halfway through the dark

Giffing the Obscure in World cinema. South Asian Poetry & literature.

1 note &

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How much do you think your interest [or maybe “fixation”] with an actor from a time period was necessary to get into that period’s films? Now that I’ve “discovered” Uttam Kumar, I have an insatiable need to get into Bengali cinema from the 50’s. With that interest rising, I realized that I haven’t yet felt that passion about Hindi cinema of the same time period.

In interest of being honest with myself, I wonder if that’s because while I like a few fellers (Guru Dutt, Raj Kapoor, Dilip Kumar) and ladies (Waheeda Rehman, Nargis) no one has struck my fancy or won my love *quite* enough to spark obsession. It’s also possible this is a love-hate relationship that is soon to bloom into something more…given my sudden interest in this question. But my thoughts here still lack form.

What are your thoughts? Experiences with this?

Filed under 50's Bollywood Raj Kapoor Waheeda Rehman Nargis Uttam Kumar Bollywood Obsessions

0 notes &

Indian Cinematography ShorthandAn interesting choice of shot for Waheeda’s character, Reshma.
At this point, in the very beginning of the film, she is a maidenly, almost childlike woman. But during this qawwali, she is about to meet her destiny, her Romeo, her Shera. This shot of a woman walking behind the other bodies, in a space that shouldn’t exist (given the the tendencies of crowds in standing room performances), is a livelier version of the usual “ghost woman” camera take popularized by fare such as Mahal and Madhumati, and revived recently in films like Om Shanti Om and *spoiler* Talaash. If you see this shot in slow motion, especially when the figure is wading through a crowd (but no one else seems to notice her) you can almost bet you are watching a ghost or a memory in the protagonist’s mind.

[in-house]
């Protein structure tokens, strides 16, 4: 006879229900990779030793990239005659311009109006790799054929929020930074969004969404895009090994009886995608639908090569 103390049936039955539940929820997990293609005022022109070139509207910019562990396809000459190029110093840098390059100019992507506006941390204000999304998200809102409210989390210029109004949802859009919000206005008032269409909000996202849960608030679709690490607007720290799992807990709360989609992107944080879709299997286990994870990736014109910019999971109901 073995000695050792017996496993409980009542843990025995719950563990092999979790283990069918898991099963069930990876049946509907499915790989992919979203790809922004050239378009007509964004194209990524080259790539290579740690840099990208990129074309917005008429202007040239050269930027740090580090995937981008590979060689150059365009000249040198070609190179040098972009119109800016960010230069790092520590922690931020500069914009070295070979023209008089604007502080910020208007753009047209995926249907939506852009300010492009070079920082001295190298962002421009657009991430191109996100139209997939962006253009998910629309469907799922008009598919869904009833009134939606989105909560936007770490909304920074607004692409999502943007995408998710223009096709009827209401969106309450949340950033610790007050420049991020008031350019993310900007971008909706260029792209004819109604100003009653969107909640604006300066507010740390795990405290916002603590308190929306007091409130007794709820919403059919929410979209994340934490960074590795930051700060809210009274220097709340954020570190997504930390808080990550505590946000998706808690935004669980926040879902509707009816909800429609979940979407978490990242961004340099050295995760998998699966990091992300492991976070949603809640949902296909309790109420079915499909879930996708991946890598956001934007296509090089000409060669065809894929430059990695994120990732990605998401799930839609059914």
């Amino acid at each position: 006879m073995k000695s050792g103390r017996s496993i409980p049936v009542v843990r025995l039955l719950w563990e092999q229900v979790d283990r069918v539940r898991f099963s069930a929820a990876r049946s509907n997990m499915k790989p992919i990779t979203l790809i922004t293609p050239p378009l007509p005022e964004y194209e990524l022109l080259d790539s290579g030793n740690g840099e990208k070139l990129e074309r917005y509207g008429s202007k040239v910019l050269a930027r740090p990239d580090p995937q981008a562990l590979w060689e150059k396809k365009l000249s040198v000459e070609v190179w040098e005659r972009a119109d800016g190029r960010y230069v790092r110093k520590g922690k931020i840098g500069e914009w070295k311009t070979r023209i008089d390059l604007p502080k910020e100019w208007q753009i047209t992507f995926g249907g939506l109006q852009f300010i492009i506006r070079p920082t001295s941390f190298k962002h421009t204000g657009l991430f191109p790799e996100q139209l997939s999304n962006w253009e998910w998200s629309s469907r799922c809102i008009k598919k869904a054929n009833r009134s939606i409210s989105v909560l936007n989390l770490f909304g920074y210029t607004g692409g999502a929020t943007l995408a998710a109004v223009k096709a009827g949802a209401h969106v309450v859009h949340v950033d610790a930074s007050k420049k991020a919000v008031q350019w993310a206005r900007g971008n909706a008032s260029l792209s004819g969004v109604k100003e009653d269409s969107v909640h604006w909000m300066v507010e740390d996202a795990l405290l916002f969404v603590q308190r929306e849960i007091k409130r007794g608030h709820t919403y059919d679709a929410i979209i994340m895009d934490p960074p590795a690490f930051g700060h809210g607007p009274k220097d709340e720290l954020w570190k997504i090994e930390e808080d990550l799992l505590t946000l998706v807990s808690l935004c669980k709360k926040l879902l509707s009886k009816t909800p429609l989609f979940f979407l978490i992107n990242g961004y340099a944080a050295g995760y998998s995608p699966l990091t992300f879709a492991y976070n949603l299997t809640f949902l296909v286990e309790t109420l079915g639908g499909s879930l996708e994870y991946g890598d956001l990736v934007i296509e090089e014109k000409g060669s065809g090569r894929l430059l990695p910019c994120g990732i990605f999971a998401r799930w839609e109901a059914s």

In this case, perhaps this moment tells us subconsciously of Reshma’s fragility, her closeness to death. Or conversely, maybe it is a foreshadowing of her immortality in the minds of her kin and the lives of those for whom her tragedy will make all the difference. Or maybe it’s just a typical crowd scene. You decide. 

Indian Cinematography Shorthand

An interesting choice of shot for Waheeda’s character, Reshma.

At this point, in the very beginning of the film, she is a maidenly, almost childlike woman. But during this qawwali, she is about to meet her destiny, her Romeo, her Shera. This shot of a woman walking behind the other bodies, in a space that shouldn’t exist (given the the tendencies of crowds in standing room performances), is a livelier version of the usual “ghost woman” camera take popularized by fare such as Mahal and Madhumati, and revived recently in films like Om Shanti Om and *spoiler* Talaash. If you see this shot in slow motion, especially when the figure is wading through a crowd (but no one else seems to notice her) you can almost bet you are watching a ghost or a memory in the protagonist’s mind.

In this case, perhaps this moment tells us subconsciously of Reshma’s fragility, her closeness to death. Or conversely, maybe it is a foreshadowing of her immortality in the minds of her kin and the lives of those for whom her tragedy will make all the difference. Or maybe it’s just a typical crowd scene. You decide. 

Filed under Reshma aur Shera Indian Cinematography Shorthand Waheeda Rehman Sunil Dutt My gifs Indian Ghosts Bhooth Shot